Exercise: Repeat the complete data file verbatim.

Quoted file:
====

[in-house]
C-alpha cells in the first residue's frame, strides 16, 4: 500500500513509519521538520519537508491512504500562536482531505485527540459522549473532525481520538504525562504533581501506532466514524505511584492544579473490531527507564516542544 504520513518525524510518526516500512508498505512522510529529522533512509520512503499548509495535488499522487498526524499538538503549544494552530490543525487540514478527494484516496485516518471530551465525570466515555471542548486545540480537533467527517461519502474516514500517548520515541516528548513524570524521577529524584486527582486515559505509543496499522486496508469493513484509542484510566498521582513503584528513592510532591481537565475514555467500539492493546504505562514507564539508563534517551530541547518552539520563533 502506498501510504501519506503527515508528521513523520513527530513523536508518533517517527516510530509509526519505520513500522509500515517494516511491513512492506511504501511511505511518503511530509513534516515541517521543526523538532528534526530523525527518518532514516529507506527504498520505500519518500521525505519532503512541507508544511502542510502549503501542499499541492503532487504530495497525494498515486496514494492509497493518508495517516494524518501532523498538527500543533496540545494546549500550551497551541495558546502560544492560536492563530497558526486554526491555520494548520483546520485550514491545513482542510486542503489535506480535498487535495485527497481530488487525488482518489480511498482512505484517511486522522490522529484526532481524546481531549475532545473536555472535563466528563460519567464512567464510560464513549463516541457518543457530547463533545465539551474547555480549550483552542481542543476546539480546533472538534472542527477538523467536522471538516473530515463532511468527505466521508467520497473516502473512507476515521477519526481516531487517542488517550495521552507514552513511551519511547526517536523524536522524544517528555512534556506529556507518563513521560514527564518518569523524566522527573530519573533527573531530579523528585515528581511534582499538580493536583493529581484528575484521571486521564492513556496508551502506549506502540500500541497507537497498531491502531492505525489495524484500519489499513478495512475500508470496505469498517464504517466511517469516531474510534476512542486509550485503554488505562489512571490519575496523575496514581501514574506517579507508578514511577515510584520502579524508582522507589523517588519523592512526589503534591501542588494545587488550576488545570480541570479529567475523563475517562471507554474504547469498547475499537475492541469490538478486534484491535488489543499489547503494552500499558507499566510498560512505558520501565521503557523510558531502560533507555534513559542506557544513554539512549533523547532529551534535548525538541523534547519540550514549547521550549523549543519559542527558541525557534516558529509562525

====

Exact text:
[in-house]
C-alpha cells in the first residue's frame, strides 16, 4: 500500500513509519521538520519537508491512504500562536482531505485527540459522549473532525481520538504525562504533581501506532466514524505511584492544579473490531527507564516542544 504520513518525524510518526516500512508498505512522510529529522533512509520512503499548509495535488499522487498526524499538538503549544494552530490543525487540514478527494484516496485516518471530551465525570466515555471542548486545540480537533467527517461519502474516514500517548520515541516528548513524570524521577529524584486527582486515559505509543496499522486496508469493513484509542484510566498521582513503584528513592510532591481537565475514555467500539492493546504505562514507564539508563534517551530541547518552539520563533 502506498501510504501519506503527515508528521513523520513527530513523536508518533517517527516510530509509526519505520513500522509500515517494516511491513512492506511504501511511505511518503511530509513534516515541517521543526523538532528534526530523525527518518532514516529507506527504498520505500519518500521525505519532503512541507508544511502542510502549503501542499499541492503532487504530495497525494498515486496514494492509497493518508495517516494524518501532523498538527500543533496540545494546549500550551497551541495558546502560544492560536492563530497558526486554526491555520494548520483546520485550514491545513482542510486542503489535506480535498487535495485527497481530488487525488482518489480511498482512505484517511486522522490522529484526532481524546481531549475532545473536555472535563466528563460519567464512567464510560464513549463516541457518543457530547463533545465539551474547555480549550483552542481542543476546539480546533472538534472542527477538523467536522471538516473530515463532511468527505466521508467520497473516502473512507476515521477519526481516531487517542488517550495521552507514552513511551519511547526517536523524536522524544517528555512534556506529556507518563513521560514527564518518569523524566522527573530519573533527573531530579523528585515528581511534582499538580493536583493529581484528575484521571486521564492513556496508551502506549506502540500500541497507537497498531491502531492505525489495524484500519489499513478495512475500508470496505469498517464504517466511517469516531474510534476512542486509550485503554488505562489512571490519575496523575496514581501514574506517579507508578514511577515510584520502579524508582522507589523517588519523592512526589503534591501542588494545587488550576488545570480541570479529567475523563475517562471507554474504547469498547475499537475492541469490538478486534484491535488489543499489547503494552500499558507499566510498560512505558520501565521503557523510558531502560533507555534513559542506557544513554539512549533523547532529551534535548525538541523534547519540550514549547521550549523549543519559542527558541525557534516558529509562525